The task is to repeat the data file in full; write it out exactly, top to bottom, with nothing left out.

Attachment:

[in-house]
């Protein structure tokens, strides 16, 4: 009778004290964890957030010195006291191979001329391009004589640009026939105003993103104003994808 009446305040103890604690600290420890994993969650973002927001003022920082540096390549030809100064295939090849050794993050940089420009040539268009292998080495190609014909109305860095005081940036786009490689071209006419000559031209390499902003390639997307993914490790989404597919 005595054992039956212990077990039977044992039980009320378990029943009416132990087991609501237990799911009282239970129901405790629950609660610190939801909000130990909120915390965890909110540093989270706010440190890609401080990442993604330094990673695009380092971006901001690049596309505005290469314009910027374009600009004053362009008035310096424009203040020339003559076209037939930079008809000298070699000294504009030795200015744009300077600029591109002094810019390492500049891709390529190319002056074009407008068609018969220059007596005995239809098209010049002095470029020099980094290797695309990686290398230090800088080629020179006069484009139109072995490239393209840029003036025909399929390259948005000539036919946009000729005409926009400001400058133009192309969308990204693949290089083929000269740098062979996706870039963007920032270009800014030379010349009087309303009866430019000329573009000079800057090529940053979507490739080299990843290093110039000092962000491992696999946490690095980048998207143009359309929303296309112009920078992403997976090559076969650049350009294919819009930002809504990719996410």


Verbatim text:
[in-house]
């Protein structure tokens, strides 16, 4: 009778004290964890957030010195006291191979001329391009004589640009026939105003993103104003994808 009446305040103890604690600290420890994993969650973002927001003022920082540096390549030809100064295939090849050794993050940089420009040539268009292998080495190609014909109305860095005081940036786009490689071209006419000559031209390499902003390639997307993914490790989404597919 005595054992039956212990077990039977044992039980009320378990029943009416132990087991609501237990799911009282239970129901405790629950609660610190939801909000130990909120915390965890909110540093989270706010440190890609401080990442993604330094990673695009380092971006901001690049596309505005290469314009910027374009600009004053362009008035310096424009203040020339003559076209037939930079008809000298070699000294504009030795200015744009300077600029591109002094810019390492500049891709390529190319002056074009407008068609018969220059007596005995239809098209010049002095470029020099980094290797695309990686290398230090800088080629020179006069484009139109072995490239393209840029003036025909399929390259948005000539036919946009000729005409926009400001400058133009192309969308990204693949290089083929000269740098062979996706870039963007920032270009800014030379010349009087309303009866430019000329573009000079800057090529940053979507490739080299990843290093110039000092962000491992696999946490690095980048998207143009359309929303296309112009920078992403997976090559076969650049350009294919819009930002809504990719996410």